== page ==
4 The record articles

Updated PFAS Regulations in Pennsylvania Have Been Approved. How will it Affect You?

Posted: November 22nd, 2021

Authors: Luke Z. 

On November 20, 2021, an amendment to Pennsylvania’s Land Recycling Program (i.e., Act 2) came into effect following the approval of PA’s Independent Regulatory Review Commission (IRRC) on September 23, 2021.  In the amendment to 25 Pa. Code Chapter 250, PA Department of Environmental Protection (PADEP) fulfills its obligation to review new medium-specific concentrations (MSCs), keep up with new scientific information, and propose new regulations whenever necessary. PADEP updated its list of MSCs under the Statewide Health Standard, which includes the addition of three new contaminants: Perfluorooctanoic Acid (PFOA), Perfluorooctane Sulfonate (PFOS), and Perfluorobutane Sulfonate (PFBS), all members of the Per- and Poly-fluoroalkyl Acid (PFAS) family of compounds addressed in the 2018 publication from the U.S. Environmental Protection Agency (U.S. EPA) regarding revised Lifetime Health Advisory Levels (HALs) of PFOS and PFOA in groundwater.

The new MSCs for the three new PFAS contaminants are as follows:

Contaminant MSC in Soil (mg/kg) MSC in Groundwater (µg/L)
PFOA 4.4 (residential)

64 (non-residential)

PFOS 4.4 (residential)

64 (non-residential)

PFBS 66 (residential)

960 (non-residential)

10 (residential)

29 (non-residential)

The amendment affects remediators of contaminated sites or commercial/industrial facilities with the potential to release PFAS substances into soil and groundwater.  U.S. EPA specifically mentions PFOA and PFOS as being typically found in contaminated sites near facilities manufacturing textiles, food packaging, and other material such as cookware resistant to water, grease, and stains. Industries and remediators will need to consider the new listed contaminants and updated MSCs, especially in contaminated sites near these industries.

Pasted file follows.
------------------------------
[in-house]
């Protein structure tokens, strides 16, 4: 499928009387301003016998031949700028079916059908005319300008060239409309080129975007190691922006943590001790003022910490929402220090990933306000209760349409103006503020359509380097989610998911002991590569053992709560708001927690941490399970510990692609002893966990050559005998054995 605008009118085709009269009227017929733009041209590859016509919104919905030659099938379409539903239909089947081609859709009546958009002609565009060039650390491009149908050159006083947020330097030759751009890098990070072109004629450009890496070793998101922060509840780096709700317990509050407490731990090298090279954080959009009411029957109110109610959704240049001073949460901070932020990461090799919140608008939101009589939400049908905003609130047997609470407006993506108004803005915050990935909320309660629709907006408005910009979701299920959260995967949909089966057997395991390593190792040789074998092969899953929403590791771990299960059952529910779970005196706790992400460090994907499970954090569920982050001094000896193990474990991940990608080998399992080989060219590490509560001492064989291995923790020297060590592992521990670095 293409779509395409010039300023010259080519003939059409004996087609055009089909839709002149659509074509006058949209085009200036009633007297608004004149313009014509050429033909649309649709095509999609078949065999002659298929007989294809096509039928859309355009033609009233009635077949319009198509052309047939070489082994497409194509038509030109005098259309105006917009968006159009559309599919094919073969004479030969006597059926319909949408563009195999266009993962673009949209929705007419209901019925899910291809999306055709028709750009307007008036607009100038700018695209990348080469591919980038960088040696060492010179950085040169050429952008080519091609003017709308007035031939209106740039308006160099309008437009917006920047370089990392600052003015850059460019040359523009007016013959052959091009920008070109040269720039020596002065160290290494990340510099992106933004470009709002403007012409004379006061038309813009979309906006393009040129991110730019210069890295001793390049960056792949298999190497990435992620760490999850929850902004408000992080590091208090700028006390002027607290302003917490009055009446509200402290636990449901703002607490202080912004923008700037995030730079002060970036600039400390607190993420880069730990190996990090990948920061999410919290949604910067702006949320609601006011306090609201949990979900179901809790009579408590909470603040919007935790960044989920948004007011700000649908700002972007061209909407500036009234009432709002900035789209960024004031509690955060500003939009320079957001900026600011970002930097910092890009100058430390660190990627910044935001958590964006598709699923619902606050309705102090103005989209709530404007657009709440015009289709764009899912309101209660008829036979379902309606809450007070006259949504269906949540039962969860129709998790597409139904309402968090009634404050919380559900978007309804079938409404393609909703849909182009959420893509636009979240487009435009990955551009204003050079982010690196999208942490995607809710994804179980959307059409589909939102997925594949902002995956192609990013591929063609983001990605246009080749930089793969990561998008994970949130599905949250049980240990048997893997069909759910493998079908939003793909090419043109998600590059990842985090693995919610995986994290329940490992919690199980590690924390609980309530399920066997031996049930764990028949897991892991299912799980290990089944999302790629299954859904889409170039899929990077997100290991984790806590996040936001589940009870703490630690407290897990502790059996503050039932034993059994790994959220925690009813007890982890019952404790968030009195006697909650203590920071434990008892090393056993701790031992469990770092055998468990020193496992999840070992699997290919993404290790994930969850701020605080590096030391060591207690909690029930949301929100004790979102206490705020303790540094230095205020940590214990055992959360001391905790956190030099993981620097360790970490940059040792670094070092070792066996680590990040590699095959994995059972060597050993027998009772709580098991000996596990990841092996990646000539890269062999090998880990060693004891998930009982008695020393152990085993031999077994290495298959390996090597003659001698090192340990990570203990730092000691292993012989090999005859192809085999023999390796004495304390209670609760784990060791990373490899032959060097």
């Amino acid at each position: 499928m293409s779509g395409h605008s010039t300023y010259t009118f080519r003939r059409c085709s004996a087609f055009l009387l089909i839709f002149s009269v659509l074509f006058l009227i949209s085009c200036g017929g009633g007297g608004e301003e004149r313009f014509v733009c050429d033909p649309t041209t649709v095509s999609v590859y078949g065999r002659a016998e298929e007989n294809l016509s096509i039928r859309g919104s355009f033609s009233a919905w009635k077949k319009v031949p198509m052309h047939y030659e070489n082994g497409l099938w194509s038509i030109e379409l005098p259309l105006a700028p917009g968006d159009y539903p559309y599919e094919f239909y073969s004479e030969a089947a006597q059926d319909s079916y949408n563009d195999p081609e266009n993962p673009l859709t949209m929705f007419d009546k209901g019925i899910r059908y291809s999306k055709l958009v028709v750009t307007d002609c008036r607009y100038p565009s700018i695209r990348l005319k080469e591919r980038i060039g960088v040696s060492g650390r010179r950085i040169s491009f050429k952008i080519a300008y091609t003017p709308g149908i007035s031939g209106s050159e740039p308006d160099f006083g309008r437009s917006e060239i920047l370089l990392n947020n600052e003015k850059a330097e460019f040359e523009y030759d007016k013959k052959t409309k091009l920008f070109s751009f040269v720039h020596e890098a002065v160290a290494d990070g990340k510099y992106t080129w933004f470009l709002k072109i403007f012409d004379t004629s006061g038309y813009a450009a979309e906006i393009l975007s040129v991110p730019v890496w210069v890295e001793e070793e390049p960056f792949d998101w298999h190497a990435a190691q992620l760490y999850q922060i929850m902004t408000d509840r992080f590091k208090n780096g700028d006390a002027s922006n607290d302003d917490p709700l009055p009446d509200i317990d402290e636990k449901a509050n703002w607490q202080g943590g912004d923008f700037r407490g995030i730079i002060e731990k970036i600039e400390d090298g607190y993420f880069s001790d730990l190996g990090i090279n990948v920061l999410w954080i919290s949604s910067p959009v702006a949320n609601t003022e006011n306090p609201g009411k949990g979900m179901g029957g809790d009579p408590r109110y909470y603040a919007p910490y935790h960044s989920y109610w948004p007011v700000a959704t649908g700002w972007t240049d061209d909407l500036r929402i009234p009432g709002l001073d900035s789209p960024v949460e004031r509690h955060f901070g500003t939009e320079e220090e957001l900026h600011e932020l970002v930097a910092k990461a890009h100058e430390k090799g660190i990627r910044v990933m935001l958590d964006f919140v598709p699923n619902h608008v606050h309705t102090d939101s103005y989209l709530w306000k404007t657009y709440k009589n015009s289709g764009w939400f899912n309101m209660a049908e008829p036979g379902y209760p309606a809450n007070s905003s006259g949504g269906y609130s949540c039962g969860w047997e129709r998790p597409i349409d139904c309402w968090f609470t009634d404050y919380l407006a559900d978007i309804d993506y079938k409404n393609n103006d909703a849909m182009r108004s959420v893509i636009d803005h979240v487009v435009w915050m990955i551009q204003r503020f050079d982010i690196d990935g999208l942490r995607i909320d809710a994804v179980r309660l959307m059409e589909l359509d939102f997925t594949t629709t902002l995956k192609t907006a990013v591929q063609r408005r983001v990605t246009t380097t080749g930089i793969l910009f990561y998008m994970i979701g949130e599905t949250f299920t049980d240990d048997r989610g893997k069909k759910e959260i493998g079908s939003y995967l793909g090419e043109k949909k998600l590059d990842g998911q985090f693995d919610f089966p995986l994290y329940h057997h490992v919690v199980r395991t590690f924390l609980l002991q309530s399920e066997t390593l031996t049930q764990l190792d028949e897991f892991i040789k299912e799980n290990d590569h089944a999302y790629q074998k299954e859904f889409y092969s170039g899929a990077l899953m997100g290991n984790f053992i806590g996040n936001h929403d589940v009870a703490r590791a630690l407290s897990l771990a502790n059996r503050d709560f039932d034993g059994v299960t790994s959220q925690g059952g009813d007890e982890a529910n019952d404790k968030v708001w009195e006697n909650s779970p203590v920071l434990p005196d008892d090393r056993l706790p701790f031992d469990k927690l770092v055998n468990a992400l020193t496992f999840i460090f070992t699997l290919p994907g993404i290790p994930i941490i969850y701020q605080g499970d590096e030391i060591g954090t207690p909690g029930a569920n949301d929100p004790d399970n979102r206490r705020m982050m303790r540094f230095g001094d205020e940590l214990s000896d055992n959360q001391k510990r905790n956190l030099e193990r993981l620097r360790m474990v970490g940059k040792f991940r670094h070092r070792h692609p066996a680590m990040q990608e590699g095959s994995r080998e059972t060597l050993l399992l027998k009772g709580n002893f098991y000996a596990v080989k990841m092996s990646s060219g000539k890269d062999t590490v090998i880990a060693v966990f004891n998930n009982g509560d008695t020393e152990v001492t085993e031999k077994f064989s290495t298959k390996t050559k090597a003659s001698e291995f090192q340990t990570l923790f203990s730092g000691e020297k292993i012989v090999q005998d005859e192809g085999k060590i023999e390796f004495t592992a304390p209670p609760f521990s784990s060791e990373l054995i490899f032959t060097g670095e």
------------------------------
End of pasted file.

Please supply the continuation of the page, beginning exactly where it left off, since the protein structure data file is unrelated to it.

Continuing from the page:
Given the breadth of this amendment (it includes multiple adjustments of MSC levels, new contaminants, and a variety of administrative changes), changes to remediation costs as a result of this amendment are difficult to predict.  Regardless, facilities and remediators in Pennsylvania should familiarize themselves with these updated standards to ensure an administratively complete and technically compliant Act 2 closure.  The regulated community should use these new MSCs as a guide to address new contamination risks and consider expanding the scope of remediation and analytical activities to address the changes in this Act 2 amendment.

If you have any questions on PFAS and how the final rule will affect your facility, feel free to contact your ALL4 project manager or Luke Zhu at lzhu@all4inc.com for more information.


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